Putting aside the fanboy rebuttals I have in my back pocket (he's no longer a living god, and there are a number of characters who--while putting up a helluva fight--he'd probably end up losing against, that the character is as much about his wits as his fists and is not nearly the caped flying brick pop culture would have you believe, etc, etc) the purest and simplest way to challenge Superman is not through a physical confrontation. Oh no. Don't get me wrong, the battling giant robot apes (see, toldja I'd get back to it. . .) rampaging through downtown Metropolis will never truly get old, but beneath the shiny veneer of all his fancy powers and the madness of alien invasion, crime waves, and other assorted madness inherent to living in a comicbook universe its all really icing on the proverbial cake. The key to challenging Superman is not physically, but morally. That's something I think it's all too easy to lose track of amidst the capes and laser vision.

Take Superman's nemesis, his opposite number, one Lex Luthor. As times have changed, so too has the portrayal of the yin to Superman's yang. At first he was little more than your traditional Mad Scientist with a Grudge, then later portrayals would see him go from a scheming, sneering meglomaniac to a tortured and vengeance-driven soul to the epitome of corporate greed and dirty dealing, to the President of the United States on DC'S Earth(political commentary anyone? Anyone? No? Okay, I didn't really want to hand it out anyway)! These days the portrayal has settled on 'Vengeful Genius/Ex-Friend of Superboy's with an axe to grind' which--for all my love of DC's Silver Age Insanity--I feel is not the way to go with the character. Hence my first installment of Villain Tune-Up, an effort to put Lex's character up on the block and examine what about him works, and what could work better.

One of the things I think I need to address, and I've seen it both in the works of Geoff Johns and Grant Morrison respectively, is this recurring point that Luthor could save the world if only he didn't feel Superman was 'holding him back'. With respect and deference to these two talented writers, I must take that notion to task. To me that idea takes away an element of Lex Luthor that I feel must be supremely critical in order for him to stand head and shoulders above the rest of the 'common rabble' of DC Villainy. Luthor is not a petulant child, at least, not in such an overt manner as that. No, Lex's mania runs far, far deeper than mere petulance and feeling cheated at not being the one to lead humanity into a new golden age. To be truthful, Lex Luthor could give less than a gnat's fart in the wind about people or the world. Lex Luthor is in the business of Lex Luthor. He is the single smartest human being on the planet(I'd say late 11th-level intelligence for the DC fanboys out there. Yeah, he's that smart, he'd have to be to hold his own against Brainiac I), and it is only the impediment of his own hubris that keeps him from completely destroying any obstacles in his path. He really could do all those things Superman says he could; cure disease, abolish hunger, design a new golden age where everyone could live in peace and utter harmony. He really, really could.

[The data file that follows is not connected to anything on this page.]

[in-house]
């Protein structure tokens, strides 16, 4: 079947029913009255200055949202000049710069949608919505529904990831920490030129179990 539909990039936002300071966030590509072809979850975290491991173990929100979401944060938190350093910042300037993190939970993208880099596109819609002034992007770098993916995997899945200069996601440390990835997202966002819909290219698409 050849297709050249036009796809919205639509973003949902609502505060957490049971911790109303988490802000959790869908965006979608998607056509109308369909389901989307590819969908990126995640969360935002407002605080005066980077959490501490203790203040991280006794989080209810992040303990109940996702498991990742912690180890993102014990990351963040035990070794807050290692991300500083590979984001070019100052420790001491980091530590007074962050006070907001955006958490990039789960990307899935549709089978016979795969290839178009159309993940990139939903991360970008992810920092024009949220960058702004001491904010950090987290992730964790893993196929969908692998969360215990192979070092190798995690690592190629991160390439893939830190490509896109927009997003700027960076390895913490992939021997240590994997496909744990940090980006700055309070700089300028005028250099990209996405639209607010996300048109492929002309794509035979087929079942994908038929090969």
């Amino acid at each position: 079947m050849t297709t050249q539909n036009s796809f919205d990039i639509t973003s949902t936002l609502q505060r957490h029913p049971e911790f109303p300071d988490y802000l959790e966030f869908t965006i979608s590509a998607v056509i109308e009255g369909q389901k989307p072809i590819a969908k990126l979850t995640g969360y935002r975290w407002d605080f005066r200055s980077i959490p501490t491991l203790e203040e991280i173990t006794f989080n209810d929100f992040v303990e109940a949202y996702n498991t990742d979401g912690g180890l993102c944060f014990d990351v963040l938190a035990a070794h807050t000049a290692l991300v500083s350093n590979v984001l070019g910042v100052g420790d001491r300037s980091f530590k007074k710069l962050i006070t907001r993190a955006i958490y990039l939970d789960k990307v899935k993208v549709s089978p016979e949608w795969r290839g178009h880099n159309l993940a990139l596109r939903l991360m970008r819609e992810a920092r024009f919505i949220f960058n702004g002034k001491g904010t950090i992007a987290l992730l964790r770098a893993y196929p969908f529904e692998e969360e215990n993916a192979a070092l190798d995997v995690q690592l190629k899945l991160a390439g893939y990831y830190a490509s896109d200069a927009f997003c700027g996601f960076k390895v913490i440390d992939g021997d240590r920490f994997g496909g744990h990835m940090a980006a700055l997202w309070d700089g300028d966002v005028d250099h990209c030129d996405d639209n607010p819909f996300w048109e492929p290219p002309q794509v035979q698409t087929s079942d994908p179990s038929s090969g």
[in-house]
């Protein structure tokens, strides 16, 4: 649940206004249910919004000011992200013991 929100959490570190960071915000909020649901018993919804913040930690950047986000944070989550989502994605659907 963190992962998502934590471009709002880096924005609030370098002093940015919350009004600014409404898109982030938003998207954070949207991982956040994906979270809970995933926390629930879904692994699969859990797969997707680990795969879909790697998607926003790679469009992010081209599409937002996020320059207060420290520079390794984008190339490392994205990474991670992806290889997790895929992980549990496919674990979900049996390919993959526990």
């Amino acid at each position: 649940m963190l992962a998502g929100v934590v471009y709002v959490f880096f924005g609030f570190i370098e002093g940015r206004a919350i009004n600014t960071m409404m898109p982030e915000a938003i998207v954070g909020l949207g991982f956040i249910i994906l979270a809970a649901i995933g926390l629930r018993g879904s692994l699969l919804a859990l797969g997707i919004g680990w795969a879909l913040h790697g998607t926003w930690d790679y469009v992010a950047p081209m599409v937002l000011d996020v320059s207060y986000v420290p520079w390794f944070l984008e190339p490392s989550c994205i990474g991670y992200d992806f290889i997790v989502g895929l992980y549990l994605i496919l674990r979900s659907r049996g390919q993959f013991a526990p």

But honestly, where's the fun in that?

Luthor loves the world exactly the way it is; each continent a powderkeg, each city a firecracker, and he's the kid with the zippo lighter. Of course, as was once stated so brilliantly by his cinematic counterpart, nobody wants a war. But Lex does so love keeping the threat alive. He's grown up in a world where he is--without doubt--the smartest man in the room, the building, the city entire. He looks upon the world as his toy, his own personal Rubik's cube to solve or misalign in whatever way he sees fit. Where Superman is the benefit of order, Luthor is the threat of chaos. Where Superman is the responsibility of power, Luthor is power without responsibility. The world is his playground, his own personal rumpus room wherein he can build death ray lasers and killer robots and assorted mayhem, where he can create a multi-billion dollar corporation like LexCorp solely because he was bored and it was a rainy Wednesday afternoon and because he could. Luthor is the Da Vinci of super-villainy; criminals should be beating themselves into unmerciful pulps just to get their mitts on jotted out plans found on a diner napkin. He is, simply put, The Greatest Criminal Mind of Our Time. And he loves it.